On its part, the UP government has made plans to develop Varanasi as a heritage city. A host of schemes were recently launched for integrated development of Varanasi. The schemes included projects of infrastructure, roads, bridges, sewerage, solid waste management and water supply worth more than Rs 800 crore. “We plan to develop Varanasi as an international tourist centre and a heritage site in the near future in addition to developing the surroundings of the religious city as part of the Buddh Paripath,” chief minister Mayawati is reported to have said.

The residents of the city feel that both the central and the UP government should make efforts to preserve the character of Varanasi. They rue that the official apathy is destroying the original character of this ancient city. “The officials have scant regards for Benarasi culture... at times they are completely ignorant of it,” says Rachana Upadhyaya, an old resident of the city.

Vinod Tripathi, who owns a drug store, cites an example. Recently a senior official got the world famous Kahi Vishwanath temple painted with enamel paint — which contains chemicals — on the pretext of protecting the temple building.

The paint, however, closed the holes of the sandstones of which the temple was made of and thus threatened to destroy the original character of the temple. After objections by the people, the administration has now ordered removal of the enamel paint.

Eminent environmentalist Prof BD Tripathi also echoes a similar view. “The character of Varanasi is changing. Growing pollution is affecting the health of the people here. Once it was surrounded by rivers from three sides — Ganga, Varuna and Assi. But now the Assi river has almost dried up...Varuna is on the verge of death while the Ganga is facing grave threat,” Prof Tripathi says. Kapoor, however, is optimistic. “Benaras depicts the real culture of the city. One has to ‘live’ Banaras to know Banaras not live in Banaras. It is a way of life. It is the lanes and bylanes which are the real Banaras.”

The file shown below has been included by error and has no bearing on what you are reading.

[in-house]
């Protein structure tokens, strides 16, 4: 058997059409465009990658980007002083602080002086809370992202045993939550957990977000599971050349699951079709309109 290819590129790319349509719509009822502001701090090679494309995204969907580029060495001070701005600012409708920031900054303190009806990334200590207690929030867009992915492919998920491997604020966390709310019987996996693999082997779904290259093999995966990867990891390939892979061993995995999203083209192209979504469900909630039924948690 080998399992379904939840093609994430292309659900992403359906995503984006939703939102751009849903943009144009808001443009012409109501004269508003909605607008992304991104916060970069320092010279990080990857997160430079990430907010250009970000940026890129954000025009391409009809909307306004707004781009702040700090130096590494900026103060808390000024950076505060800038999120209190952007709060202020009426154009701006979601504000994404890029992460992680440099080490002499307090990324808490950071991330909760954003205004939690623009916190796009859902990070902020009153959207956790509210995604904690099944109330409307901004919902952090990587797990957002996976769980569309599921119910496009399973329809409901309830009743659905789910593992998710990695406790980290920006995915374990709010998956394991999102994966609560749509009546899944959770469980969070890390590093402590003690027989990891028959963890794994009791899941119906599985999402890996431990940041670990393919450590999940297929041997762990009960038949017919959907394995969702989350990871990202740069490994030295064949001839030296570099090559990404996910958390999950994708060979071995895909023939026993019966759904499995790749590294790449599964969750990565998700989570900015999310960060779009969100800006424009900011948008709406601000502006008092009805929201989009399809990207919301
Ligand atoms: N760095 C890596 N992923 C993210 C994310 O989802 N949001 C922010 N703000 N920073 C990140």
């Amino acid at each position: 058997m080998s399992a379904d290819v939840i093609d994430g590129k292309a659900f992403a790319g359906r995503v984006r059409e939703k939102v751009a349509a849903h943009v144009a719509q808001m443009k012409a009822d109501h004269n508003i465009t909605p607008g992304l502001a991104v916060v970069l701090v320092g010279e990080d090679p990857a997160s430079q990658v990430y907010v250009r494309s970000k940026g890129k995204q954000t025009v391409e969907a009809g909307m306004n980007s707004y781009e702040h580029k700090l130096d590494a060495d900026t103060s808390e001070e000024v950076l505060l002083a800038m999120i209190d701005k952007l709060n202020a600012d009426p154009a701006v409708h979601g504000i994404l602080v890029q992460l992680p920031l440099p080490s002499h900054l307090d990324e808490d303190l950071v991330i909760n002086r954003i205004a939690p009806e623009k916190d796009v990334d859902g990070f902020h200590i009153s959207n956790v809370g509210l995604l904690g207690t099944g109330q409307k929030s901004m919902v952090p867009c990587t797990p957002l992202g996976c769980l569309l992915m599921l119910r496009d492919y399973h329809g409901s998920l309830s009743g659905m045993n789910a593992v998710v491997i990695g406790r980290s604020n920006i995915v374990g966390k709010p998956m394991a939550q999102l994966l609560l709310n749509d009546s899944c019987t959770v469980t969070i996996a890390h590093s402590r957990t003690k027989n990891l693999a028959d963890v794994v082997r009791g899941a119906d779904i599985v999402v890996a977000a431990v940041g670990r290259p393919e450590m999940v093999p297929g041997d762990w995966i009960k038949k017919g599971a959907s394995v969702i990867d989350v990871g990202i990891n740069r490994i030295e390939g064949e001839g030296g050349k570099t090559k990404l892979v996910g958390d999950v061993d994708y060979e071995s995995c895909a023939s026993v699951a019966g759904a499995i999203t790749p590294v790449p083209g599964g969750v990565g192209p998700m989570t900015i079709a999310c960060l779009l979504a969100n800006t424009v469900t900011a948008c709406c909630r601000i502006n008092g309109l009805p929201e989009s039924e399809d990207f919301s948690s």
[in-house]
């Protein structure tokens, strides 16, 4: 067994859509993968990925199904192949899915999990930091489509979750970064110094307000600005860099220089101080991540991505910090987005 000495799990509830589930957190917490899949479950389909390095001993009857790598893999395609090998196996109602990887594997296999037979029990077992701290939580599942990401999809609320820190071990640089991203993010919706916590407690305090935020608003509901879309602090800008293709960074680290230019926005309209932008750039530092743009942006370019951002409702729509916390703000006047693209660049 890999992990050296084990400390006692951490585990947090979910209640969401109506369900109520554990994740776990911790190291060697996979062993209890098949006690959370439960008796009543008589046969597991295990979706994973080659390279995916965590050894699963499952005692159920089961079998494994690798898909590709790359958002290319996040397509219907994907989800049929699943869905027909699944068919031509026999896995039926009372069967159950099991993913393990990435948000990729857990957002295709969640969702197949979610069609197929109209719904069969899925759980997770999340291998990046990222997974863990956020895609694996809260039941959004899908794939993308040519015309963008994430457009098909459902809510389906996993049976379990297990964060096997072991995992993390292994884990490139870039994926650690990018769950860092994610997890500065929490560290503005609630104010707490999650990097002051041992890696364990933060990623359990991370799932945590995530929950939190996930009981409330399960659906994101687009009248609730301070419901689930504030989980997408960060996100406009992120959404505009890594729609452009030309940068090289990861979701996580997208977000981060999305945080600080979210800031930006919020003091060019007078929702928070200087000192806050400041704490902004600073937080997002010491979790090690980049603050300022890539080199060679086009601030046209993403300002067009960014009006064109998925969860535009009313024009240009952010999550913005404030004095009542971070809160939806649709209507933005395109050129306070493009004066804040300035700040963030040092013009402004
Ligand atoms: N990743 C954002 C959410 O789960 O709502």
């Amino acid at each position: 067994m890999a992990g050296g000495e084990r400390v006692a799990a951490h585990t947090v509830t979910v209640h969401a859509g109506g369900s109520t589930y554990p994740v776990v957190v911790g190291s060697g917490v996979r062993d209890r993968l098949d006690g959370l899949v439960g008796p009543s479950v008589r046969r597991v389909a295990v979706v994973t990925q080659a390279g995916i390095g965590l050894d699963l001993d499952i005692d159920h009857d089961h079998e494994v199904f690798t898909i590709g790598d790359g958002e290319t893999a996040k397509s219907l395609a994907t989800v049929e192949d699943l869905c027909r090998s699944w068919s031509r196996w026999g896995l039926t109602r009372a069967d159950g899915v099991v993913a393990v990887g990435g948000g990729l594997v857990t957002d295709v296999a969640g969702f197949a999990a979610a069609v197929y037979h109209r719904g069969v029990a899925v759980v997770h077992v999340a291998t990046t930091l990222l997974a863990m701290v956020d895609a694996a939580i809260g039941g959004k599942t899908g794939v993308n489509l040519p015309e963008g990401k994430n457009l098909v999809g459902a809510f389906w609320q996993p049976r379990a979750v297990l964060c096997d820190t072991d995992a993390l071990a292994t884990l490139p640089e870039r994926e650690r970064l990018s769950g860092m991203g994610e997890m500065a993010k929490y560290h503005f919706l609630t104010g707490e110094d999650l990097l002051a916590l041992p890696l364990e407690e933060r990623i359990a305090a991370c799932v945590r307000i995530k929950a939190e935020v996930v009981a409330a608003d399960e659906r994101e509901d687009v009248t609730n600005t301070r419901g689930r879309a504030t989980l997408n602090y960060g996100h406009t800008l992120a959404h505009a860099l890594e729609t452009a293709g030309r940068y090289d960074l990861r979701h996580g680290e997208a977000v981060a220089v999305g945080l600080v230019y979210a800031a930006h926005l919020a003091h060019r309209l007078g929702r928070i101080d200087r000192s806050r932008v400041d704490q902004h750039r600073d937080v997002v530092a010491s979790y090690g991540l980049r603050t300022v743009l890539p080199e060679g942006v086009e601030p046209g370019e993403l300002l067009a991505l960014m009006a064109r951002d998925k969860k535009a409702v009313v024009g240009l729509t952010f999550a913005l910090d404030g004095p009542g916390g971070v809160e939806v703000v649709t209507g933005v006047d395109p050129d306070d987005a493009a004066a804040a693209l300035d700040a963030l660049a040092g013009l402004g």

Kapoor’s observations can be experienced by merely taking a walk in the lanes of the city in the mornings and evenings. Men clad in lungi with a gamcha on the shoulders walking casually and greeting people in the mornings is a common sight. But the same people will dress up more formally when they come out in the evenings.

The ethos of Banaras

The typical Banarasipan is also visible in the way some of the well known small shops selling tasty kachauris with juicy and spicy aloo and chutney do roaring business. They remain open only for a couple of hours in the evenings. Ask them why they do not open in the mornings, and the common reply will be, “Arre bhaiya ganga snan karna hai, puja karni rahti hai subaha” (There the bath in the Ganges and then the puja that takes up our morning hours).

“True Banarasis are a contended lot... they don’t aspire for more than what is essential for their survival... that’s the way they live,” Kapoor says. “The city has to preserve this culture of masti to survive and to keep its heritage intact. As a matter of fact the heritage can be preserved only if we preserve the Banarasipan,” adds Kapoor, whose organisation, Kala Prakash, is vigorously promoting classical and semi-classical music of Varanasi.

While Lord Shiva may be trying to save his own city from destruction, his very own people are determined to destroy it. And if and when that happens, it will not be the end of a mere city, but of a civilisation.